Innovating the supply chain of wind energy through the application of additive manufacturing
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- Master Thesis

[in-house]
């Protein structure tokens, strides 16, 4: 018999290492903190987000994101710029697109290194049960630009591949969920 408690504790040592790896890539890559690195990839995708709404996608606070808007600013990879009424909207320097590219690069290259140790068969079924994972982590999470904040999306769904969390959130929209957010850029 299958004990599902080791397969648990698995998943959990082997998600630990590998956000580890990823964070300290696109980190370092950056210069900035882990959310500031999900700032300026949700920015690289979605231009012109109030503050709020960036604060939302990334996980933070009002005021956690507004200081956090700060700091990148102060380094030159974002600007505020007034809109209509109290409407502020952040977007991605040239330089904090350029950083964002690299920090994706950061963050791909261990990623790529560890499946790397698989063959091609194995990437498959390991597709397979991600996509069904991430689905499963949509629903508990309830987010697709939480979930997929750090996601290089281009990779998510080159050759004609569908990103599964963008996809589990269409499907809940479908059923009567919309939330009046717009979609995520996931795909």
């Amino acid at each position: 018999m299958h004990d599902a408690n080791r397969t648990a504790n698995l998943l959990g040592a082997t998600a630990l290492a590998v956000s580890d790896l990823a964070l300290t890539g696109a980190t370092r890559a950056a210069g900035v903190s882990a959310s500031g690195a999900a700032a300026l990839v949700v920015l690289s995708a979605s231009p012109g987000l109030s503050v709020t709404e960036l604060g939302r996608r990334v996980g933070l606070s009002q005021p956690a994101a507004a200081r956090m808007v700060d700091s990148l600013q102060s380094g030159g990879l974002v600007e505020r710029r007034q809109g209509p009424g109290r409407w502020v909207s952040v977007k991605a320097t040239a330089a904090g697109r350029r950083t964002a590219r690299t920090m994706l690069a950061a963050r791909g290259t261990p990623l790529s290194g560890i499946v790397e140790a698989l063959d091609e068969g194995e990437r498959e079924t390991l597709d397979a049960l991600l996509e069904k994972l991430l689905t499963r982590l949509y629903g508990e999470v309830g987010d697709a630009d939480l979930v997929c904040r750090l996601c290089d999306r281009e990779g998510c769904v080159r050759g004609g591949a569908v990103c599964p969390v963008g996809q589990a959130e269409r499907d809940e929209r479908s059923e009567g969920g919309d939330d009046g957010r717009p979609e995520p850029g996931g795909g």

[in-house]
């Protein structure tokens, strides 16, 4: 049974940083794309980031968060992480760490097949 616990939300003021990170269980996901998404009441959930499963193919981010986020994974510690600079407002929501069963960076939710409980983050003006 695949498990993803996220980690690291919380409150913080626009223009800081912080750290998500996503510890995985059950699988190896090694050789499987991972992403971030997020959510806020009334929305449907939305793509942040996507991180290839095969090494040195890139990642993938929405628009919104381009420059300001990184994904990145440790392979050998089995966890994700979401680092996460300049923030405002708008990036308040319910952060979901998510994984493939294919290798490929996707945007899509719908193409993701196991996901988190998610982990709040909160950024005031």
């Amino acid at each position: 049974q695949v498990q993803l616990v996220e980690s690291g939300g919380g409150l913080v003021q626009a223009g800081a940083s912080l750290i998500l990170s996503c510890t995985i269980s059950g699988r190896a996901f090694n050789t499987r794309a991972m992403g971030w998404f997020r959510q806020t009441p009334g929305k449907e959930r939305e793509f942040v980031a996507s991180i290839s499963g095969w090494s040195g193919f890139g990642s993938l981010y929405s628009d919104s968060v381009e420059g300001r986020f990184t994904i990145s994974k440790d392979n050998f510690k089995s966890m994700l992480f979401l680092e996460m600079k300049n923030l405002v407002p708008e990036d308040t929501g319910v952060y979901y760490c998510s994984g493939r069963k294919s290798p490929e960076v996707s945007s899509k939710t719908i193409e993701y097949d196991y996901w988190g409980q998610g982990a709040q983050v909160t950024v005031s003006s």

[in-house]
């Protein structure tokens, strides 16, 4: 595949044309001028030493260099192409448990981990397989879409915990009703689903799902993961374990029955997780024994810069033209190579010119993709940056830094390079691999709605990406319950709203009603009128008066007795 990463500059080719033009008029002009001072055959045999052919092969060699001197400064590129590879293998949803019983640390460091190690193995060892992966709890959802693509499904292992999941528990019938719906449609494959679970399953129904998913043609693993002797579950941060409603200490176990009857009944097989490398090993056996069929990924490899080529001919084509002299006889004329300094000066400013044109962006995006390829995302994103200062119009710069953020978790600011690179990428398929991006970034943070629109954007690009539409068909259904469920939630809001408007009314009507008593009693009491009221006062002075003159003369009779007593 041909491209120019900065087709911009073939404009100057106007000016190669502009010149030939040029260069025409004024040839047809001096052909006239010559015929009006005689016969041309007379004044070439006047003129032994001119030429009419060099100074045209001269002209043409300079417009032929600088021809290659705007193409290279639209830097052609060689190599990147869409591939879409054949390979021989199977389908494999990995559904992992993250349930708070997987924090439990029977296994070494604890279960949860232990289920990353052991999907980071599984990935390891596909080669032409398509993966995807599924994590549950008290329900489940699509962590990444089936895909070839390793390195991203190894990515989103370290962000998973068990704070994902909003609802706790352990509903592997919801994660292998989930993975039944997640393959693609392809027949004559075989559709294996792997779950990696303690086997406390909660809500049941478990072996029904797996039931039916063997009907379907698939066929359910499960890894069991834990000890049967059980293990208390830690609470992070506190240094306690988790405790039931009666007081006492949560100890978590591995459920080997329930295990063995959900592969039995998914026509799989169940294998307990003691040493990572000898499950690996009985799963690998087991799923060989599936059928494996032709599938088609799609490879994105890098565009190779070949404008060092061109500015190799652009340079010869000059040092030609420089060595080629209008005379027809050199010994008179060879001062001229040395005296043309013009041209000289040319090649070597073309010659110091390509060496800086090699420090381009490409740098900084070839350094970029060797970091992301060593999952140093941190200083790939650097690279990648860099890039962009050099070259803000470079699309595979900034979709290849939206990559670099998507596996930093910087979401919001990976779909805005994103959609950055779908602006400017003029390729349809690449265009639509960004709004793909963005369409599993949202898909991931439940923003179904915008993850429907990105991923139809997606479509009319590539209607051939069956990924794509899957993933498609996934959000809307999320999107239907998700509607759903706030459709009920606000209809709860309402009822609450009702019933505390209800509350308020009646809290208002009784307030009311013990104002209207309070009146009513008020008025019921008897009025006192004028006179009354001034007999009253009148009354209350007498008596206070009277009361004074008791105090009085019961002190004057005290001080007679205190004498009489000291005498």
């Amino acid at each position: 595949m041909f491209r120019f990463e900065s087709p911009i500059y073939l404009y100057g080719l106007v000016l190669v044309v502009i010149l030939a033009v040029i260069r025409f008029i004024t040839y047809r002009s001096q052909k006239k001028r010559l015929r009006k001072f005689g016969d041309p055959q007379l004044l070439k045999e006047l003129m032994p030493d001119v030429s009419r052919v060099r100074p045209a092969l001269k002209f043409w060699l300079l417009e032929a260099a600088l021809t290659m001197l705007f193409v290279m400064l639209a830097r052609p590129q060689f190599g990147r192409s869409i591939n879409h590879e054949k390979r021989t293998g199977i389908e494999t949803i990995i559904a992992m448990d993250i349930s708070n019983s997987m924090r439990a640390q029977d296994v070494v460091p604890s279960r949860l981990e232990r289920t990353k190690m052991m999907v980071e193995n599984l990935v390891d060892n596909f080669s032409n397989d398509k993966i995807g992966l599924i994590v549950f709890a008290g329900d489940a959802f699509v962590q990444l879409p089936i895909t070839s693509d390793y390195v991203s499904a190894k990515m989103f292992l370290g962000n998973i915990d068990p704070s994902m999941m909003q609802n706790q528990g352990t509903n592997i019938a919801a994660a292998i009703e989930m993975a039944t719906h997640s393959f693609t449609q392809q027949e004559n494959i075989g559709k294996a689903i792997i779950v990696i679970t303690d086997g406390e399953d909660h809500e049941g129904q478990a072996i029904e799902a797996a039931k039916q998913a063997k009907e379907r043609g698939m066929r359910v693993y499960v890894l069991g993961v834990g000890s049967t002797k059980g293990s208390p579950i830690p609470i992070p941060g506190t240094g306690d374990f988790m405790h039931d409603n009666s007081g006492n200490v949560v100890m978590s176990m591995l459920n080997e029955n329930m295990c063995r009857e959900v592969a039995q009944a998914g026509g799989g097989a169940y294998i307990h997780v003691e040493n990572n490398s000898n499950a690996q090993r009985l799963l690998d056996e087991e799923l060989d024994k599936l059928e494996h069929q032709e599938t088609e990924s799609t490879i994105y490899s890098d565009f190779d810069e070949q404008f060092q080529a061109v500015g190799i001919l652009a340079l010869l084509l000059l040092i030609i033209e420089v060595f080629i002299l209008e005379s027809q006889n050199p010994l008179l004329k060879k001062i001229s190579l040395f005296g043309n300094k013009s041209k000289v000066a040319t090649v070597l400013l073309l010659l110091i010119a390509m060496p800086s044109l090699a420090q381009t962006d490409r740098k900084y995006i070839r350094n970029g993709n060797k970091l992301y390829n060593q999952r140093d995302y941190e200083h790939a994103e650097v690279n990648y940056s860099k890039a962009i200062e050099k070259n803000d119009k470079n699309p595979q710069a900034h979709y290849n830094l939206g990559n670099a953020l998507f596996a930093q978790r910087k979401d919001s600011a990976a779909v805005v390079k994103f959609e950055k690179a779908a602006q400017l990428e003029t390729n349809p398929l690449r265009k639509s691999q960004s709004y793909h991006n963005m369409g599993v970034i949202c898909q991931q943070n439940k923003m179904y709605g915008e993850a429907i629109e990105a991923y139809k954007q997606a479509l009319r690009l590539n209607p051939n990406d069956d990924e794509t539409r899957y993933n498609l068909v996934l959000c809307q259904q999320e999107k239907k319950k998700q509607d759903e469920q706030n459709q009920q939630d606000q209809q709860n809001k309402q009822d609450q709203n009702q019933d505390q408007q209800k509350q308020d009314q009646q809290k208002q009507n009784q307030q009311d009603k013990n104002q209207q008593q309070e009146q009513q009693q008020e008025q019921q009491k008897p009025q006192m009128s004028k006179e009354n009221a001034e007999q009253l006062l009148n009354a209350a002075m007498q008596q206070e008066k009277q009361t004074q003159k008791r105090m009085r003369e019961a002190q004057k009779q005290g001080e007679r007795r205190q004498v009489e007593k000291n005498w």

3D Printing, more commonly known today as Additive Manufacturing, is an industry that is growing at tremendous rates, with a forecasted market size of over $20 Billion USD within the next 3 years. Firms like Ford Motor Company, Boeing, Airbus, Lotus, BAE, Maersk, and General Electric are already using Additive Manufacturing technology in their manufacturing processes, in applications such as creating molds for casting, and rapid prototyping. Additive Manufacturing stands to create numerous benefits over traditional production processes, and as the industry matures, we will see it become more prevalent in various aspects of our lives. When looking to the energy and environmental sector, studies say that an expected 10% of oil & gas companies will have adopted Additive Manufacturing by 2019. However, the wind power sector presents another opportunity, maybe not yet tapped, to utilize this technology to manage their supply chain better, gain better control of production processes, and most importantly, cut costs and speed up time to market with new designs. The question at hand was, “Does Additive Manufacturing have the potential to contribute to lowering the cost of wind energy through aiding innovation in the wind power sector and/or lowering the cost to produce wind energy”? To answer this question, we aimed to determine the feasibility of producing various components of a wind turbine through the Additive Manufacturing process. After careful consideration, it was determined that the greatest opportunity would be to pursue the production of turbine blades. Additive manufacturing provides the opportunity to produce lightweight components, reduce manufacturing lead times, and decrease material wastage in the manufacturing process. The primary aim of this project was to determine a method to reduce overall turbine costs, however, several additional supply chain and logistics benefits were derived along the way. Through extensive cooperation with a variety of industry experts, this study was able to determine that a cost reduction was most feasible by leveraging Additive Manufacturing to produce molds for turbine blades. This would have a significant impact on reducing overall throughput time from design to production, will reduce overall turbine blade costs, and will enable turbine manufacturers to vertically integrate, by either owning processes that were traditionally outsourced, or by removing costly and time-consuming productions steps altogether.